One bit of housekeeping to get out of the way before we get started: if you are interested in this game, STOP READING AND JUST GO PLAY IT. Go into it knowing as little as possible. Just dive right in.
With that out of the way, Gone Home can hardly be called a game. What it is, is an interactive story, and it nails that. The player begins the game with a brief phone message, played in the style often heard on answering machines in the mid-90s. Katie is arriving home to her family’s new home outside of Portland after a year away in Europe. The year is 1994, so there is no Facebook, no Skype, no way of communicating besides the very occasional phone call and the odd postcard. When Katie shows up to the front door in the late hours of the night, she finds a note from her younger sister Sam, and the game begins. While lightning, thunder, and wind batters the home, creating a tense and jumpy atmosphere, Katie must play detective and figure out what has happened to her family.
Gone Home is all about narrative. The entire 2-ish hours of the game takes place only inside the home, where the only thing for the player to do is discover clues as to what has happened with the family. Katie is completely alone in the home, during a harsh rainstorm, where signs of discord are prevalent throughout.
The beauty of Gone Home is the level of detail in what can be interacted with. For the most part, if you can see an object, you can pick it up, spin it around, examine every inch of it, and then put it somewhere else. The console controls are seamless and work very well with the nature of the game. It’s easy to piece together what has happened in the new house, as photographs, news clippings, still-packed boxes, and notes lay scattered everywhere.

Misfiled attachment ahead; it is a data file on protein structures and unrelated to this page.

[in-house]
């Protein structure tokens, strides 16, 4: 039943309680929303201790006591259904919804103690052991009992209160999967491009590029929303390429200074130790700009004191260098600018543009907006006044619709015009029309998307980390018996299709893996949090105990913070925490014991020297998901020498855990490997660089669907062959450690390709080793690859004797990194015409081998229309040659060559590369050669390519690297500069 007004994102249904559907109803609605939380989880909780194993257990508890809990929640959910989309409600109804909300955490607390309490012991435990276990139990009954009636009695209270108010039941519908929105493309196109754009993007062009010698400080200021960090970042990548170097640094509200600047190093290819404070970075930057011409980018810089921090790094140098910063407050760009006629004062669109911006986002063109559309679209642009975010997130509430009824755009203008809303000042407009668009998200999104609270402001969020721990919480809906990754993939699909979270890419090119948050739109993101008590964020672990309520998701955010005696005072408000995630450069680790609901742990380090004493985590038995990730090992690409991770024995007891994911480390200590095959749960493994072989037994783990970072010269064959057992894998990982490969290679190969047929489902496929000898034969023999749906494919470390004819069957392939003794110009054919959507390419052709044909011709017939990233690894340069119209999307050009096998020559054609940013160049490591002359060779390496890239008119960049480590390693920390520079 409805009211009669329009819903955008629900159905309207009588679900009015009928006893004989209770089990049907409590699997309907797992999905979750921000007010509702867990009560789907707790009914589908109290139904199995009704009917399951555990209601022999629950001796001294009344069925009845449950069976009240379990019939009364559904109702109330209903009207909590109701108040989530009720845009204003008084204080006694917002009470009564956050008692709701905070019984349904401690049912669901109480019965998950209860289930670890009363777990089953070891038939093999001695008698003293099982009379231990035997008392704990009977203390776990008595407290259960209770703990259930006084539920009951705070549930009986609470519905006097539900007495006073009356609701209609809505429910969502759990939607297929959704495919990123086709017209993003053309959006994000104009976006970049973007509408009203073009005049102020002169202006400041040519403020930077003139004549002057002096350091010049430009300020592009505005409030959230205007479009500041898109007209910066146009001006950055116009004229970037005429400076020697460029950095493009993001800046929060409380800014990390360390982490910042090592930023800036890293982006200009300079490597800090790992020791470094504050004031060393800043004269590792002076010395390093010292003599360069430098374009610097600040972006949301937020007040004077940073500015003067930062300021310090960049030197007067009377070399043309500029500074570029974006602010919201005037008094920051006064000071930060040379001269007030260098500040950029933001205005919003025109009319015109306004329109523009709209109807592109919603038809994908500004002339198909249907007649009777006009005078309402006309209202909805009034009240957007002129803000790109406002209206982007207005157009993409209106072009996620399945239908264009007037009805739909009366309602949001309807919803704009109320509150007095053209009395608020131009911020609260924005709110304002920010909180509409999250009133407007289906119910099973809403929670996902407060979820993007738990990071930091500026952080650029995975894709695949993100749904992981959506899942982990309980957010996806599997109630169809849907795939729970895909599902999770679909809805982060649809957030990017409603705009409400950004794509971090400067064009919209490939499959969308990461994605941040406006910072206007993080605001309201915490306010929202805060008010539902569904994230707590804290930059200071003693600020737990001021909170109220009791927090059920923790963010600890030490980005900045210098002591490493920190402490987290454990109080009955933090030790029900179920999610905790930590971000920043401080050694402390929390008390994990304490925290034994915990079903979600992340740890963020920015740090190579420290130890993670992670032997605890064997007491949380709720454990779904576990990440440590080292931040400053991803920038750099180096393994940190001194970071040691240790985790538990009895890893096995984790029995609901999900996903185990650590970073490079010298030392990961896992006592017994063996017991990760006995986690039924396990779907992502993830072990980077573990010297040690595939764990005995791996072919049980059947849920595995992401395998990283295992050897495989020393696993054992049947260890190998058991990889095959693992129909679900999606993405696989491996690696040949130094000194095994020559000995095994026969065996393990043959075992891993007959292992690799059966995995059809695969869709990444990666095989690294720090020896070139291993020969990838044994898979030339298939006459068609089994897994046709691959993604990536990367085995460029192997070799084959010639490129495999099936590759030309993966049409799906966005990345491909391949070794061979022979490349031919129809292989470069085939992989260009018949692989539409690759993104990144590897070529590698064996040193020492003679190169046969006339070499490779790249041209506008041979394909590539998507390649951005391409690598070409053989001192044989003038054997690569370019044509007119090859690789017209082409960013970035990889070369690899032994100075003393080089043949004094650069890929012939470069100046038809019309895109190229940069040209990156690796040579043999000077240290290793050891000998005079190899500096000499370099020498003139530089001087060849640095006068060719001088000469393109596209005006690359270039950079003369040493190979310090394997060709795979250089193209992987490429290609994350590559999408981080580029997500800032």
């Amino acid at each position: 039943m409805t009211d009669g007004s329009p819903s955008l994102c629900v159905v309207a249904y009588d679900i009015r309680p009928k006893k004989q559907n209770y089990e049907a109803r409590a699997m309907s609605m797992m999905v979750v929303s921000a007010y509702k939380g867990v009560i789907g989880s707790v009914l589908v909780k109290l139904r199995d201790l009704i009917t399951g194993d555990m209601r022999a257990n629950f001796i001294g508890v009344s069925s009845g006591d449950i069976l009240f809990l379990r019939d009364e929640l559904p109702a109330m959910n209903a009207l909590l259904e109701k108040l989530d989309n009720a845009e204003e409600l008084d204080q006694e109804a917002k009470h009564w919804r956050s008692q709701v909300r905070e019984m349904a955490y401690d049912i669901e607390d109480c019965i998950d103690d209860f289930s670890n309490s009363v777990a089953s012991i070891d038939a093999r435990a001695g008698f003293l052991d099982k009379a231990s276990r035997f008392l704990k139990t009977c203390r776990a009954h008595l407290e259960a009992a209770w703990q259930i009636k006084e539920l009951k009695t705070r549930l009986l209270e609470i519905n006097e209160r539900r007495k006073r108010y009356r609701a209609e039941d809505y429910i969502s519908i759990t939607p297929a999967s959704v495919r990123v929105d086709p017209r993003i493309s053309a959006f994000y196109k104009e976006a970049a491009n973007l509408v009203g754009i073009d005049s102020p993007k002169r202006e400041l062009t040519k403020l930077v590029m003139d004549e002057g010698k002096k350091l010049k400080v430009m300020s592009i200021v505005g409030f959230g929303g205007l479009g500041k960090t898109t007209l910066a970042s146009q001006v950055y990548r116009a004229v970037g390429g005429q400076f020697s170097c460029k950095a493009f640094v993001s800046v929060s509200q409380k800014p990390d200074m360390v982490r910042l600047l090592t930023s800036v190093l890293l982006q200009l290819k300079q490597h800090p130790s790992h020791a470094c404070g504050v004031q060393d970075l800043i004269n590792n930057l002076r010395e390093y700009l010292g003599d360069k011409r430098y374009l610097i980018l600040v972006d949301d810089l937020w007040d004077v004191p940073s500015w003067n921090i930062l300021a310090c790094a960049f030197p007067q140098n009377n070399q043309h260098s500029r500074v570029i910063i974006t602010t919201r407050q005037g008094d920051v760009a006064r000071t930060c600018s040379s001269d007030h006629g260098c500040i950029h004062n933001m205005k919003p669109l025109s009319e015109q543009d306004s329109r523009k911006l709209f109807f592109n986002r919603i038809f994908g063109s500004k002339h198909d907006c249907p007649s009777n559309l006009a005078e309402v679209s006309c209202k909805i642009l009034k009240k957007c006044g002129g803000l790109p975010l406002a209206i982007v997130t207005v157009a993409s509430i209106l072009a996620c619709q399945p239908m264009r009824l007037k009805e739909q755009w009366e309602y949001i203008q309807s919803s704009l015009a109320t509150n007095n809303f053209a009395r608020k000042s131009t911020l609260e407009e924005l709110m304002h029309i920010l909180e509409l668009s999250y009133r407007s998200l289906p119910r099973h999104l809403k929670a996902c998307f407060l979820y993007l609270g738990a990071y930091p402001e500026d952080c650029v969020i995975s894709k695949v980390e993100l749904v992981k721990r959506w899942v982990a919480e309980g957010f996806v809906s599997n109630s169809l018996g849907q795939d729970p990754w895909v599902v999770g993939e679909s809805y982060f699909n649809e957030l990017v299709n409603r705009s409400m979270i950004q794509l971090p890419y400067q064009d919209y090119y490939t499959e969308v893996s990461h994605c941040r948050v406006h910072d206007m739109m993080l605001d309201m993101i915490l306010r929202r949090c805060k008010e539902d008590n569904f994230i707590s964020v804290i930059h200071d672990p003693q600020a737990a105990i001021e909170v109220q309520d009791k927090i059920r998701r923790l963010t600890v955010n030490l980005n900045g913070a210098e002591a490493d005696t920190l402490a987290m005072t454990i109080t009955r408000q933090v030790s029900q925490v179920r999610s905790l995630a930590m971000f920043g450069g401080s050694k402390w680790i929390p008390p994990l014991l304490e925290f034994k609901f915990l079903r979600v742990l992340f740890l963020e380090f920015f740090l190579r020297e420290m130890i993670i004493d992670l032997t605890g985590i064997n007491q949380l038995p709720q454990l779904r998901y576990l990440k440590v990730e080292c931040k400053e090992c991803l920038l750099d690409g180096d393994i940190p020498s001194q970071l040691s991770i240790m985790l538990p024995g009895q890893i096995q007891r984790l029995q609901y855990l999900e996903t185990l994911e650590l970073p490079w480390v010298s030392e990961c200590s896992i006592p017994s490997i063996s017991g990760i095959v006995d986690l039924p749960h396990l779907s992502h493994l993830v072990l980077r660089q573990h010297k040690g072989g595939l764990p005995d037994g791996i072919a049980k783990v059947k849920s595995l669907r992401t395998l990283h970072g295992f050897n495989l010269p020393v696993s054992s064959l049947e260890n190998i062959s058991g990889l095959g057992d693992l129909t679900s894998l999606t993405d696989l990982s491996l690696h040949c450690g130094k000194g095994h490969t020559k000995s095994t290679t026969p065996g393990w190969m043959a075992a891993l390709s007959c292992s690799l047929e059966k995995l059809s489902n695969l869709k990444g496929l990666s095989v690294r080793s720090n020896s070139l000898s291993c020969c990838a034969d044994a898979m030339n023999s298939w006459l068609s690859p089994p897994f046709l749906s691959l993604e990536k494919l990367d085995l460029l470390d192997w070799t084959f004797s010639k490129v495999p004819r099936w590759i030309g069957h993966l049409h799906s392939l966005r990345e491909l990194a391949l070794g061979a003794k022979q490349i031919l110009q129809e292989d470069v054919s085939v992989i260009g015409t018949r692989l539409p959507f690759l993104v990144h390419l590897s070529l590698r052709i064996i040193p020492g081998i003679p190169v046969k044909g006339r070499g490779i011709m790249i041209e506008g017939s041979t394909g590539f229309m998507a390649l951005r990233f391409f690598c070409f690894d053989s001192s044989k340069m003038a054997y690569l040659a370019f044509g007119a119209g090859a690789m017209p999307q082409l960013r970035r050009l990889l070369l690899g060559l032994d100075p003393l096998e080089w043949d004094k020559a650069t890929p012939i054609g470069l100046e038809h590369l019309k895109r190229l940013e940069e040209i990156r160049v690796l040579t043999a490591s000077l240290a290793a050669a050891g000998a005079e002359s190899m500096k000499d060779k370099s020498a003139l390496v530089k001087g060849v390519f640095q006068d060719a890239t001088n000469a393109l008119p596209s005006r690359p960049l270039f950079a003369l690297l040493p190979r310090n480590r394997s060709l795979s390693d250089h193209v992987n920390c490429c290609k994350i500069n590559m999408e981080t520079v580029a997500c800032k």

The game excellently conveys the world of the 90s. It serves as a virtual time machine to my personal childhood home, with cordless phones, answering machines, notes from teachers, and notes from school. There is no texting, no emails, or anything of the sort. The old school tube TVs and newspapers, as well as the grungy Seattle music bring waves of nostalgia.
Everything has been designed to evoke emotion in Gone Home, from the environment, to the isolation, to the story, and it nails it to a T.
The biggest problem is the lack of player agency. The game can be completed in a single minute, and nothing the player does has any real consequence. There is no specific order of events required to play, which gives the player no feeling of good or bad. That aside, Gone Home doesn’t really need it. The player can find as much or as little of the story as they desire. My first time through, I discovered around 85% of the story, but was still very emotionally affected.